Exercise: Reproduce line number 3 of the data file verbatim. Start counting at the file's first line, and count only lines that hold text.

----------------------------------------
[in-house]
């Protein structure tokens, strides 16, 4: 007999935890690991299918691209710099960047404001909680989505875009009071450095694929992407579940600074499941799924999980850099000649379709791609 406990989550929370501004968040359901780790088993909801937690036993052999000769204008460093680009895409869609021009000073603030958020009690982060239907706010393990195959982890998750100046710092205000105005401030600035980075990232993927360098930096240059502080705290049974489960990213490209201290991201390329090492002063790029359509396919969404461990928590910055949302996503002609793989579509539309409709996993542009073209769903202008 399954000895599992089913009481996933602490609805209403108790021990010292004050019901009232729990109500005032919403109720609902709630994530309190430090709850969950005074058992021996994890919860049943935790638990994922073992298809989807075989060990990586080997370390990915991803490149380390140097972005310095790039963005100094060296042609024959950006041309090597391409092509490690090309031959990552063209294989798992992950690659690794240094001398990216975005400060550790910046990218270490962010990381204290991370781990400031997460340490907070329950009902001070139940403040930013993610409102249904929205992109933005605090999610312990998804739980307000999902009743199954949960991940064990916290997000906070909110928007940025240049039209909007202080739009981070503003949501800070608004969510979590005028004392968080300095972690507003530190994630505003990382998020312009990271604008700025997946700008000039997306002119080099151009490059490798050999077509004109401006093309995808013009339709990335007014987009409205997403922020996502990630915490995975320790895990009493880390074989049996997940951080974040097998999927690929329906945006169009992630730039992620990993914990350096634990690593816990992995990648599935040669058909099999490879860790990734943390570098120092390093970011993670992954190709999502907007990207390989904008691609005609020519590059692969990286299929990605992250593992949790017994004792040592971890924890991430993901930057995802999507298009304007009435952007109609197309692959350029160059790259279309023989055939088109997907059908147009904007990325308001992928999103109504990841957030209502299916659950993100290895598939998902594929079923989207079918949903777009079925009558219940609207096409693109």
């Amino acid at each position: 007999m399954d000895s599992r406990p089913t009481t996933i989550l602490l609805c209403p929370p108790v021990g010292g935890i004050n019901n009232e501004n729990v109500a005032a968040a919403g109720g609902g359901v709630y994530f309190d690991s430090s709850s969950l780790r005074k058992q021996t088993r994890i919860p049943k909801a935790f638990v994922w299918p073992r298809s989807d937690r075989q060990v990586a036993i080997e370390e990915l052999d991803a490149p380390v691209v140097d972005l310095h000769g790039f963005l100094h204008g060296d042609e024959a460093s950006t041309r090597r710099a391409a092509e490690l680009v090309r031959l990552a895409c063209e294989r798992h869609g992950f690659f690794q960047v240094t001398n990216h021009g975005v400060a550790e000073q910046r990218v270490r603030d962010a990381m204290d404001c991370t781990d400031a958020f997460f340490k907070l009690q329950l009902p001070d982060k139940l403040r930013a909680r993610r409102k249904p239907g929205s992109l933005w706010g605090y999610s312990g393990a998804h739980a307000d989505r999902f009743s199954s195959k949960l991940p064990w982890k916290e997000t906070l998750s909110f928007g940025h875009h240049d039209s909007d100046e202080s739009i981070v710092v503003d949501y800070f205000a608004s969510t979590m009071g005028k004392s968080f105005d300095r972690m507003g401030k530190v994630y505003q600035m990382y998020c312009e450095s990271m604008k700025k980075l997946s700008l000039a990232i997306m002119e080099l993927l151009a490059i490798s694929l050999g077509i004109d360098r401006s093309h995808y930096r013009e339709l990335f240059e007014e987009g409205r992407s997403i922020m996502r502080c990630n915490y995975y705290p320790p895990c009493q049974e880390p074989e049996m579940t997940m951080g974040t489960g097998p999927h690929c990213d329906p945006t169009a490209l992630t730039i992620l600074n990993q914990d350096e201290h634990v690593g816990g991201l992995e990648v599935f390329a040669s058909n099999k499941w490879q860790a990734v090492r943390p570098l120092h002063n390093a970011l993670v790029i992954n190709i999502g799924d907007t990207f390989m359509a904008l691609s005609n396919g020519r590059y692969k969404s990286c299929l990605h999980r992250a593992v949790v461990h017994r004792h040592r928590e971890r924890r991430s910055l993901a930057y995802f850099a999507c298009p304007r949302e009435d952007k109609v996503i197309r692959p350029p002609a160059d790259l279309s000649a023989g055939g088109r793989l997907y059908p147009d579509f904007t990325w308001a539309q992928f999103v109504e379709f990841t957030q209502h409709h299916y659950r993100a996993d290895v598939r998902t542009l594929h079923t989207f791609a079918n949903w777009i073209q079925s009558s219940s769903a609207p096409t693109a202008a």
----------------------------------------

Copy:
């Amino acid at each position: 007999m399954d000895s599992r406990p089913t009481t996933i989550l602490l609805c209403p929370p108790v021990g010292g935890i004050n019901n009232e501004n729990v109500a005032a968040a919403g109720g609902g359901v709630y994530f309190d690991s430090s709850s969950l780790r005074k058992q021996t088993r994890i919860p049943k909801a935790f638990v994922w299918p073992r298809s989807d937690r075989q060990v990586a036993i080997e370390e990915l052999d991803a490149p380390v691209v140097d972005l310095h000769g790039f963005l100094h204008g060296d042609e024959a460093s950006t041309r090597r710099a391409a092509e490690l680009v090309r031959l990552a895409c063209e294989r798992h869609g992950f690659f690794q960047v240094t001398n990216h021009g975005v400060a550790e000073q910046r990218v270490r603030d962010a990381m204290d404001c991370t781990d400031a958020f997460f340490k907070l009690q329950l009902p001070d982060k139940l403040r930013a909680r993610r409102k249904p239907g929205s992109l933005w706010g605090y999610s312990g393990a998804h739980a307000d989505r999902f009743s199954s195959k949960l991940p064990w982890k916290e997000t906070l998750s909110f928007g940025h875009h240049d039209s909007d100046e202080s739009i981070v710092v503003d949501y800070f205000a608004s969510t979590m009071g005028k004392s968080f105005d300095r972690m507003g401030k530190v994630y505003q600035m990382y998020c312009e450095s990271m604008k700025k980075l997946s700008l000039a990232i997306m002119e080099l993927l151009a490059i490798s694929l050999g077509i004109d360098r401006s093309h995808y930096r013009e339709l990335f240059e007014e987009g409205r992407s997403i922020m996502r502080c990630n915490y995975y705290p320790p895990c009493q049974e880390p074989e049996m579940t997940m951080g974040t489960g097998p999927h690929c990213d329906p945006t169009a490209l992630t730039i992620l600074n990993q914990d350096e201290h634990v690593g816990g991201l992995e990648v599935f390329a040669s058909n099999k499941w490879q860790a990734v090492r943390p570098l120092h002063n390093a970011l993670v790029i992954n190709i999502g799924d907007t990207f390989m359509a904008l691609s005609n396919g020519r590059y692969k969404s990286c299929l990605h999980r992250a593992v949790v461990h017994r004792h040592r928590e971890r924890r991430s910055l993901a930057y995802f850099a999507c298009p304007r949302e009435d952007k109609v996503i197309r692959p350029p002609a160059d790259l279309s000649a023989g055939g088109r793989l997907y059908p147009d579509f904007t990325w308001a539309q992928f999103v109504e379709f990841t957030q209502h409709h299916y659950r993100a996993d290895v598939r998902t542009l594929h079923t989207f791609a079918n949903w777009i073209q079925s009558s219940s769903a609207p096409t693109a202008a």